Community

Django Software Foundation Prizes

The Django Software Foundation relies on volunteer efforts to achieve many of its goals. In order to recognise the efforts of these volunteers, the DSF awards prizes to recognise the work of those, which, in the opinion of the board and membership, benefit the Django community. The intention of these awards is to demonstrate that service to the Python community does lead to recognition and reward, rather than to provide a direct incentive to contributors.

Malcolm Tredinnick Memorial Prize

Malcolm Tredinnick joined the Django project as a core developer in early 2006. He was deeply involved in many part of Django - most notably, the ORM, but many other internals bear his fingerprints. Django’s support for unicode, and autoescaping in templates can both be almost entirely attributed to Malcolm.

But his contributions weren't just code. He was also a prolific communicator. He logged thousands of messages in django-users, helping people learn Django, sharing his expertise freely and openly. He also logged thousands of messages in django-developers, helping shape the framework we all use today.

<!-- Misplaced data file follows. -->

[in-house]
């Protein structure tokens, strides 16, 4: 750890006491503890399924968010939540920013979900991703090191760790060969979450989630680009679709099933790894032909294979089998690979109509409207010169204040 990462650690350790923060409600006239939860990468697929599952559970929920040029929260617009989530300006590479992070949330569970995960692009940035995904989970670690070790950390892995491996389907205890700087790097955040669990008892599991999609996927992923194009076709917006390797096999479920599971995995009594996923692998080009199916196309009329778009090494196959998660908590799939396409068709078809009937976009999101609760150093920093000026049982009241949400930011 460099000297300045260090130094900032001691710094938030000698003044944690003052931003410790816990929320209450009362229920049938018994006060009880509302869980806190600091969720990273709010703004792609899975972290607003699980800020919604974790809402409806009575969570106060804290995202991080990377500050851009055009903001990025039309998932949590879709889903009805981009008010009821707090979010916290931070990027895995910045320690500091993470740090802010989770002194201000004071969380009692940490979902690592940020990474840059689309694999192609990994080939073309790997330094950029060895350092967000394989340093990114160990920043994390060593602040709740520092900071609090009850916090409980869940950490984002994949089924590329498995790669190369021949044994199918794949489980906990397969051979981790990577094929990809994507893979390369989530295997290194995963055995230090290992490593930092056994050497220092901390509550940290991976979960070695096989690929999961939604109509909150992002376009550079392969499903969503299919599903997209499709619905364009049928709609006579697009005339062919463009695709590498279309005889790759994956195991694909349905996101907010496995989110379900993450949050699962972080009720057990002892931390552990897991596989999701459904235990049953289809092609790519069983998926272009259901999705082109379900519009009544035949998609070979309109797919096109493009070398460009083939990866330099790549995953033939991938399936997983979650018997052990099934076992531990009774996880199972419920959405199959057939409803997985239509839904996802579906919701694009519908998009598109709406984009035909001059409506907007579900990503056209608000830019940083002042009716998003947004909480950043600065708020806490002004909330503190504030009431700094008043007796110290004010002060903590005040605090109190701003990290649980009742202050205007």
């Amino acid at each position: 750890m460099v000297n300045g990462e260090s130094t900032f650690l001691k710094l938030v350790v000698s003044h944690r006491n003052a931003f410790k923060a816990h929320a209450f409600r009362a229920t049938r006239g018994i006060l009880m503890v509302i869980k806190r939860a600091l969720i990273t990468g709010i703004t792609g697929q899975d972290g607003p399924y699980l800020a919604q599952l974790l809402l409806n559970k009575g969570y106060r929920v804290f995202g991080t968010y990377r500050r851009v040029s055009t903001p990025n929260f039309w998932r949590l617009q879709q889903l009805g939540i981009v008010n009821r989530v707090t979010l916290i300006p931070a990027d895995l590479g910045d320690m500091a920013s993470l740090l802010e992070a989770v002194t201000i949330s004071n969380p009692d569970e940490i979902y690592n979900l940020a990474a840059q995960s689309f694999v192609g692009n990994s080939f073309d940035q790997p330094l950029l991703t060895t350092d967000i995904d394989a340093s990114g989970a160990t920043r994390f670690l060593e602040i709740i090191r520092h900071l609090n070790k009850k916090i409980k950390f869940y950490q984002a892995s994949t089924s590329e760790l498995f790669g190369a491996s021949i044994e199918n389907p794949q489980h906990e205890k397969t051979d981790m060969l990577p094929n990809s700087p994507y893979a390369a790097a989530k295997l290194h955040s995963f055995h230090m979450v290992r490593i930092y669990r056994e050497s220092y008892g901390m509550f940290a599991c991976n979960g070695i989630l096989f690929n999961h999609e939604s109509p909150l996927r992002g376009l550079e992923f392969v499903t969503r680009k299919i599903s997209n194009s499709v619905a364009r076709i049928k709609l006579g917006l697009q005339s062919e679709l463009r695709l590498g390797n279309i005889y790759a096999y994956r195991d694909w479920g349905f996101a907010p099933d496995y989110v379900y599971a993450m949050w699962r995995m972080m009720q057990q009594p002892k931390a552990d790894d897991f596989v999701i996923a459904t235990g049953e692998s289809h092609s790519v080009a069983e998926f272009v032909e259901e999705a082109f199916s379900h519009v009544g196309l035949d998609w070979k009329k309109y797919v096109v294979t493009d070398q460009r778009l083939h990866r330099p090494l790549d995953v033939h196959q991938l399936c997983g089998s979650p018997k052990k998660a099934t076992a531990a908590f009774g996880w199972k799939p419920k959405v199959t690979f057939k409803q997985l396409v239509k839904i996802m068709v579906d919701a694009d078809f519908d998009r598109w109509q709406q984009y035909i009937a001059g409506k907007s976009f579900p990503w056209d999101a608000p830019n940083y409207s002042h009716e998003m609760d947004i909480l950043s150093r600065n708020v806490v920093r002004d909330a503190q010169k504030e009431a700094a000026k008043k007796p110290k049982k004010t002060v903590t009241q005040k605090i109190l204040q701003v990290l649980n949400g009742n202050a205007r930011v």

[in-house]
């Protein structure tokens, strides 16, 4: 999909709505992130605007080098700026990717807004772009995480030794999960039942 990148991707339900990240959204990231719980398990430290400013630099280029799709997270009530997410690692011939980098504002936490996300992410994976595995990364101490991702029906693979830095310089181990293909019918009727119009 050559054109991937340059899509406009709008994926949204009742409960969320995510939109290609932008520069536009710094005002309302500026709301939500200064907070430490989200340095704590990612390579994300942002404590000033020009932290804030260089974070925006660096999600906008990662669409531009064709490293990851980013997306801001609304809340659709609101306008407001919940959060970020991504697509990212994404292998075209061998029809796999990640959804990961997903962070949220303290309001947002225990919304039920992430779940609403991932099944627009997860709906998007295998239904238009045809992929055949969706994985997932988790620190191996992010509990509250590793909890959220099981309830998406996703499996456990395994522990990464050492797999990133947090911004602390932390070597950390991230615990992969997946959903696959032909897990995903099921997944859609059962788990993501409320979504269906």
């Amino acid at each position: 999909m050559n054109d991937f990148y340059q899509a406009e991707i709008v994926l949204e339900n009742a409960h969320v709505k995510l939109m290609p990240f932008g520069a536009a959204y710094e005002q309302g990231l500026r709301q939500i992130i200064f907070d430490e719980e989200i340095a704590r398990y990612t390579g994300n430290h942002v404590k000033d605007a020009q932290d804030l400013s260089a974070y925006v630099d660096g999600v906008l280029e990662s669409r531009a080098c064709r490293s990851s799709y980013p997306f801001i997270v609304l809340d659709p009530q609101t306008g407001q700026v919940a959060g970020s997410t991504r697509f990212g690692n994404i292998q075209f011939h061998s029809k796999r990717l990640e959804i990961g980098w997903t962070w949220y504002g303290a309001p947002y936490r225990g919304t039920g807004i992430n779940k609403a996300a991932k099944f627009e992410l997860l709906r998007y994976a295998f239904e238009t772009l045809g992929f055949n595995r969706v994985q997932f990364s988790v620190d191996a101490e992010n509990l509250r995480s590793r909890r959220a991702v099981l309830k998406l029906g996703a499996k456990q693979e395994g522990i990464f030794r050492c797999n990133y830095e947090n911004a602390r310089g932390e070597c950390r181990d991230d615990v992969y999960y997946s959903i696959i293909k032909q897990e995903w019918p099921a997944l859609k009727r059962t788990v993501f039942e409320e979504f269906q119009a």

And if that wasn't enough, Django wasn’t the only community that Malcolm was part of. Malcolm was also a contributor to GNOME, and served on the GNOME Foundation board. He was also an active participant in the Australian chess community, mentoring young players.

On March 17, 2013, Malcolm suffered a brain aneurysm and passed away. Malcolm's death was a shock to everyone who knew him. To say that we miss him is an understatement.

The Malcolm Tredinnick Memorial Prize is a monetary prize, awarded annually, to the person who best exemplifies the spirit of Malcolm’s work - someone who welcomes, supports and nurtures newcomers; freely gives feedback and assistance to others, and helps to grow the community. The hope is that the recipient of the award will use the award stipend as a contribution to travel to a community event -- a DjangoCon, a PyCon, a sprint -- and continue in Malcolm’s footsteps.

The winners of the Malcolm Tredinnick Memorial Prize have been:

2013: Curtis Maloney

Curtis - perhaps better known by his IRC handle FunkyBob - has been a regular fixture on the #django and #django-dev IRC channels for some time, where he has helped hundreds of Django users get their start in Django. He is also active in his local Django users group - MelbDjango - giving presentations and helping to organise and run regular HackFests. Curtis has also brought his considerable experience to discussions on the django-developers mailing list, especially regarding caching and templating.

(Original announcement)